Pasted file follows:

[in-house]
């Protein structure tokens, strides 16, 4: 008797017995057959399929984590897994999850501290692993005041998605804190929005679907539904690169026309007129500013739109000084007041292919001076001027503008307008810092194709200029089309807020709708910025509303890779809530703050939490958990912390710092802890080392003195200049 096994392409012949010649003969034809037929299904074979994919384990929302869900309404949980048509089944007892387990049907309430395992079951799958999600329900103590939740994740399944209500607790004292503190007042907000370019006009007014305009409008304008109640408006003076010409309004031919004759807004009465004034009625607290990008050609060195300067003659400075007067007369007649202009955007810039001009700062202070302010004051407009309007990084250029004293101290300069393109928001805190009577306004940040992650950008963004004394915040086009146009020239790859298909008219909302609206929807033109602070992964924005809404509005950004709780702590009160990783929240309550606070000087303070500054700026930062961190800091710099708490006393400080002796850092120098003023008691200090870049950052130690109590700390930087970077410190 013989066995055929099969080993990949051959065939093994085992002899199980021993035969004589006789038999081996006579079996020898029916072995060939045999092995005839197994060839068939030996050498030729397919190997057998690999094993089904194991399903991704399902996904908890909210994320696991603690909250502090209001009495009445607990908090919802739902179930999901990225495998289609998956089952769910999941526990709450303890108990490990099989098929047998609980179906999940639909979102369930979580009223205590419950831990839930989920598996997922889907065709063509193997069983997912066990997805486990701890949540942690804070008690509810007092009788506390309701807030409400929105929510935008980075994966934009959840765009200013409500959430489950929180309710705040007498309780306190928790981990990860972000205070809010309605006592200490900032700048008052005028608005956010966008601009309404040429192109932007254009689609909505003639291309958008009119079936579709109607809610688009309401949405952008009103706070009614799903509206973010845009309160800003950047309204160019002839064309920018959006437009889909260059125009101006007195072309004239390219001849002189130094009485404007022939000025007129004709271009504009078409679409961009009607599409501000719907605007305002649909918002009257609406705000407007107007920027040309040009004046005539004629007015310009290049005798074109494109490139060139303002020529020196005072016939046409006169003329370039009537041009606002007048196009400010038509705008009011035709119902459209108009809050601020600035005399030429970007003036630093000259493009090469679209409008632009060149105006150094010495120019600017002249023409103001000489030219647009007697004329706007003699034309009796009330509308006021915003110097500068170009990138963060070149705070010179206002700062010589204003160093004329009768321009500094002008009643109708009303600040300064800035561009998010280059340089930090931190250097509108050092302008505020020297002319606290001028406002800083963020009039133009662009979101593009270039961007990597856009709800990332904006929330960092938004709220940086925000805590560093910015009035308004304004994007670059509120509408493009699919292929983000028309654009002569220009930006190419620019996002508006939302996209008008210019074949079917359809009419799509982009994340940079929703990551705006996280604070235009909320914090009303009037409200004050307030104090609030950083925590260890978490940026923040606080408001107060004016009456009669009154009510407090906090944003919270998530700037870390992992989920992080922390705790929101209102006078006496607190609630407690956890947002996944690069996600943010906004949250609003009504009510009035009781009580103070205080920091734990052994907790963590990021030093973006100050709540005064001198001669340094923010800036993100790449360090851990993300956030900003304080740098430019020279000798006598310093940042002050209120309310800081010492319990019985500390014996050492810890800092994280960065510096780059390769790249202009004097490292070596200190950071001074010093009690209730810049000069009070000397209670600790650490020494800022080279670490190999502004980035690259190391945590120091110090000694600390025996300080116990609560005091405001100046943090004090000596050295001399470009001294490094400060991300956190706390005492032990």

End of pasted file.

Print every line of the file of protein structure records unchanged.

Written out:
[in-house]
């Protein structure tokens, strides 16, 4: 008797017995057959399929984590897994999850501290692993005041998605804190929005679907539904690169026309007129500013739109000084007041292919001076001027503008307008810092194709200029089309807020709708910025509303890779809530703050939490958990912390710092802890080392003195200049 096994392409012949010649003969034809037929299904074979994919384990929302869900309404949980048509089944007892387990049907309430395992079951799958999600329900103590939740994740399944209500607790004292503190007042907000370019006009007014305009409008304008109640408006003076010409309004031919004759807004009465004034009625607290990008050609060195300067003659400075007067007369007649202009955007810039001009700062202070302010004051407009309007990084250029004293101290300069393109928001805190009577306004940040992650950008963004004394915040086009146009020239790859298909008219909302609206929807033109602070992964924005809404509005950004709780702590009160990783929240309550606070000087303070500054700026930062961190800091710099708490006393400080002796850092120098003023008691200090870049950052130690109590700390930087970077410190 013989066995055929099969080993990949051959065939093994085992002899199980021993035969004589006789038999081996006579079996020898029916072995060939045999092995005839197994060839068939030996050498030729397919190997057998690999094993089904194991399903991704399902996904908890909210994320696991603690909250502090209001009495009445607990908090919802739902179930999901990225495998289609998956089952769910999941526990709450303890108990490990099989098929047998609980179906999940639909979102369930979580009223205590419950831990839930989920598996997922889907065709063509193997069983997912066990997805486990701890949540942690804070008690509810007092009788506390309701807030409400929105929510935008980075994966934009959840765009200013409500959430489950929180309710705040007498309780306190928790981990990860972000205070809010309605006592200490900032700048008052005028608005956010966008601009309404040429192109932007254009689609909505003639291309958008009119079936579709109607809610688009309401949405952008009103706070009614799903509206973010845009309160800003950047309204160019002839064309920018959006437009889909260059125009101006007195072309004239390219001849002189130094009485404007022939000025007129004709271009504009078409679409961009009607599409501000719907605007305002649909918002009257609406705000407007107007920027040309040009004046005539004629007015310009290049005798074109494109490139060139303002020529020196005072016939046409006169003329370039009537041009606002007048196009400010038509705008009011035709119902459209108009809050601020600035005399030429970007003036630093000259493009090469679209409008632009060149105006150094010495120019600017002249023409103001000489030219647009007697004329706007003699034309009796009330509308006021915003110097500068170009990138963060070149705070010179206002700062010589204003160093004329009768321009500094002008009643109708009303600040300064800035561009998010280059340089930090931190250097509108050092302008505020020297002319606290001028406002800083963020009039133009662009979101593009270039961007990597856009709800990332904006929330960092938004709220940086925000805590560093910015009035308004304004994007670059509120509408493009699919292929983000028309654009002569220009930006190419620019996002508006939302996209008008210019074949079917359809009419799509982009994340940079929703990551705006996280604070235009909320914090009303009037409200004050307030104090609030950083925590260890978490940026923040606080408001107060004016009456009669009154009510407090906090944003919270998530700037870390992992989920992080922390705790929101209102006078006496607190609630407690956890947002996944690069996600943010906004949250609003009504009510009035009781009580103070205080920091734990052994907790963590990021030093973006100050709540005064001198001669340094923010800036993100790449360090851990993300956030900003304080740098430019020279000798006598310093940042002050209120309310800081010492319990019985500390014996050492810890800092994280960065510096780059390769790249202009004097490292070596200190950071001074010093009690209730810049000069009070000397209670600790650490020494800022080279670490190999502004980035690259190391945590120091110090000694600390025996300080116990609560005091405001100046943090004090000596050295001399470009001294490094400060991300956190706390005492032990």